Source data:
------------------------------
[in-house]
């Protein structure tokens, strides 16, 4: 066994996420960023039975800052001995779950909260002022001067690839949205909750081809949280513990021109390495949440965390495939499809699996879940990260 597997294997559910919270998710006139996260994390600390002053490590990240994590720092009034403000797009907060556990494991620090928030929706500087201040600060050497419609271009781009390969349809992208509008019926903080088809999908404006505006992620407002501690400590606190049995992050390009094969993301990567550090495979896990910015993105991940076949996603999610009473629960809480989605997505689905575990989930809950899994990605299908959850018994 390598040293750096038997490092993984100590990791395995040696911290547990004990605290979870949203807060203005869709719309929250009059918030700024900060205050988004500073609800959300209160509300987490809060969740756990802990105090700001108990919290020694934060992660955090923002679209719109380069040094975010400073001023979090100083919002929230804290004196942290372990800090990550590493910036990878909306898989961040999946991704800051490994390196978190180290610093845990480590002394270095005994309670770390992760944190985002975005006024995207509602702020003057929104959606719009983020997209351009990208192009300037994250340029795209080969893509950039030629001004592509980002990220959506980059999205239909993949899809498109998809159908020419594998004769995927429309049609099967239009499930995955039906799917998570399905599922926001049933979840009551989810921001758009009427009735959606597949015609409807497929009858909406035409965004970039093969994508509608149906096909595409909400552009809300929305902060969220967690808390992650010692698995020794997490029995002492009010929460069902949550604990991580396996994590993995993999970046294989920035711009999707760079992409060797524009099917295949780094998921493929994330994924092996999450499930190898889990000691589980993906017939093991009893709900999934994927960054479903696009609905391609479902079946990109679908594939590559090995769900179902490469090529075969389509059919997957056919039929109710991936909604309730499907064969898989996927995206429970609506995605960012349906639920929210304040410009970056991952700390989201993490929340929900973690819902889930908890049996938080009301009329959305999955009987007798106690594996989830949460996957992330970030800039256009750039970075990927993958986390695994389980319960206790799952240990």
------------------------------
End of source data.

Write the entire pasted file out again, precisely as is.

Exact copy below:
[in-house]
């Protein structure tokens, strides 16, 4: 066994996420960023039975800052001995779950909260002022001067690839949205909750081809949280513990021109390495949440965390495939499809699996879940990260 597997294997559910919270998710006139996260994390600390002053490590990240994590720092009034403000797009907060556990494991620090928030929706500087201040600060050497419609271009781009390969349809992208509008019926903080088809999908404006505006992620407002501690400590606190049995992050390009094969993301990567550090495979896990910015993105991940076949996603999610009473629960809480989605997505689905575990989930809950899994990605299908959850018994 390598040293750096038997490092993984100590990791395995040696911290547990004990605290979870949203807060203005869709719309929250009059918030700024900060205050988004500073609800959300209160509300987490809060969740756990802990105090700001108990919290020694934060992660955090923002679209719109380069040094975010400073001023979090100083919002929230804290004196942290372990800090990550590493910036990878909306898989961040999946991704800051490994390196978190180290610093845990480590002394270095005994309670770390992760944190985002975005006024995207509602702020003057929104959606719009983020997209351009990208192009300037994250340029795209080969893509950039030629001004592509980002990220959506980059999205239909993949899809498109998809159908020419594998004769995927429309049609099967239009499930995955039906799917998570399905599922926001049933979840009551989810921001758009009427009735959606597949015609409807497929009858909406035409965004970039093969994508509608149906096909595409909400552009809300929305902060969220967690808390992650010692698995020794997490029995002492009010929460069902949550604990991580396996994590993995993999970046294989920035711009999707760079992409060797524009099917295949780094998921493929994330994924092996999450499930190898889990000691589980993906017939093991009893709900999934994927960054479903696009609905391609479902079946990109679908594939590559090995769900179902490469090529075969389509059919997957056919039929109710991936909604309730499907064969898989996927995206429970609506995605960012349906639920929210304040410009970056991952700390989201993490929340929900973690819902889930908890049996938080009301009329959305999955009987007798106690594996989830949460996957992330970030800039256009750039970075990927993958986390695994389980319960206790799952240990």